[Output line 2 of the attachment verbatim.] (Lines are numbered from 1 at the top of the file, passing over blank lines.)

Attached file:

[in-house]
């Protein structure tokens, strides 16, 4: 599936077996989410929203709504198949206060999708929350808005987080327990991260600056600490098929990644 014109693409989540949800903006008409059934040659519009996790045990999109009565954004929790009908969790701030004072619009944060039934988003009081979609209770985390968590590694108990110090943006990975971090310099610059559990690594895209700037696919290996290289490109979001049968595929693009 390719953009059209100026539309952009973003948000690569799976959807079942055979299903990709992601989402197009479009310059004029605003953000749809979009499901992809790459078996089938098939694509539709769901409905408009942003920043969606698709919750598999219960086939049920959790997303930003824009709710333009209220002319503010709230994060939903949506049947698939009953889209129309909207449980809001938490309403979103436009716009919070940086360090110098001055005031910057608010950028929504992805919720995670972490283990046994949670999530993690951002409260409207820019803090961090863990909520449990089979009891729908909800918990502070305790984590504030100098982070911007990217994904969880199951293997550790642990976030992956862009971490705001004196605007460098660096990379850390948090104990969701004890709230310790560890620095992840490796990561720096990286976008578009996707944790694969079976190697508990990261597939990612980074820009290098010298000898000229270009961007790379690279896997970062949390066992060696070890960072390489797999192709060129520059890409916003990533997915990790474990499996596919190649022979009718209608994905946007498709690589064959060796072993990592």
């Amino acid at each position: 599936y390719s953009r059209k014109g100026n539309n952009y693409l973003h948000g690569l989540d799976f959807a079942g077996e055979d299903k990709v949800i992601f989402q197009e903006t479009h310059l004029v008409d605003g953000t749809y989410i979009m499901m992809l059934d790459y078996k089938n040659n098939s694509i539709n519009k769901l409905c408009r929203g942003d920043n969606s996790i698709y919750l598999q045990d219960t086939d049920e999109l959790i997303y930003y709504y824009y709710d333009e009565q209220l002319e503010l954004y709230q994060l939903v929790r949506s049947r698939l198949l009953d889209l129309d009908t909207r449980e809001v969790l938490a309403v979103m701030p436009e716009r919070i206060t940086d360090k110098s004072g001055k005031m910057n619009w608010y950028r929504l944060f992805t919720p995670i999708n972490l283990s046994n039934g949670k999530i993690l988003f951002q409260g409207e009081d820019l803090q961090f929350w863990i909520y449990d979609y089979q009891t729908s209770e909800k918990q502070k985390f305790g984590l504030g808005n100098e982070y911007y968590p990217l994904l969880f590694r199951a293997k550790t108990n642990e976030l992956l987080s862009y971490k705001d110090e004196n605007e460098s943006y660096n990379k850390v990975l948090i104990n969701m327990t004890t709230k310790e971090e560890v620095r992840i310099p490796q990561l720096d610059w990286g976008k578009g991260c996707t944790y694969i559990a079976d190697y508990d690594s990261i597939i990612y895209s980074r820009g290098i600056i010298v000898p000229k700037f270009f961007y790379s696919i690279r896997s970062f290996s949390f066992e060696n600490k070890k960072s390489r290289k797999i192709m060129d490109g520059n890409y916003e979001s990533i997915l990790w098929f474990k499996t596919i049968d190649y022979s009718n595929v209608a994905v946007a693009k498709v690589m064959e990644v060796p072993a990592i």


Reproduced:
């Protein structure tokens, strides 16, 4: 599936077996989410929203709504198949206060999708929350808005987080327990991260600056600490098929990644 014109693409989540949800903006008409059934040659519009996790045990999109009565954004929790009908969790701030004072619009944060039934988003009081979609209770985390968590590694108990110090943006990975971090310099610059559990690594895209700037696919290996290289490109979001049968595929693009 390719953009059209100026539309952009973003948000690569799976959807079942055979299903990709992601989402197009479009310059004029605003953000749809979009499901992809790459078996089938098939694509539709769901409905408009942003920043969606698709919750598999219960086939049920959790997303930003824009709710333009209220002319503010709230994060939903949506049947698939009953889209129309909207449980809001938490309403979103436009716009919070940086360090110098001055005031910057608010950028929504992805919720995670972490283990046994949670999530993690951002409260409207820019803090961090863990909520449990089979009891729908909800918990502070305790984590504030100098982070911007990217994904969880199951293997550790642990976030992956862009971490705001004196605007460098660096990379850390948090104990969701004890709230310790560890620095992840490796990561720096990286976008578009996707944790694969079976190697508990990261597939990612980074820009290098010298000898000229270009961007790379690279896997970062949390066992060696070890960072390489797999192709060129520059890409916003990533997915990790474990499996596919190649022979009718209608994905946007498709690589064959060796072993990592």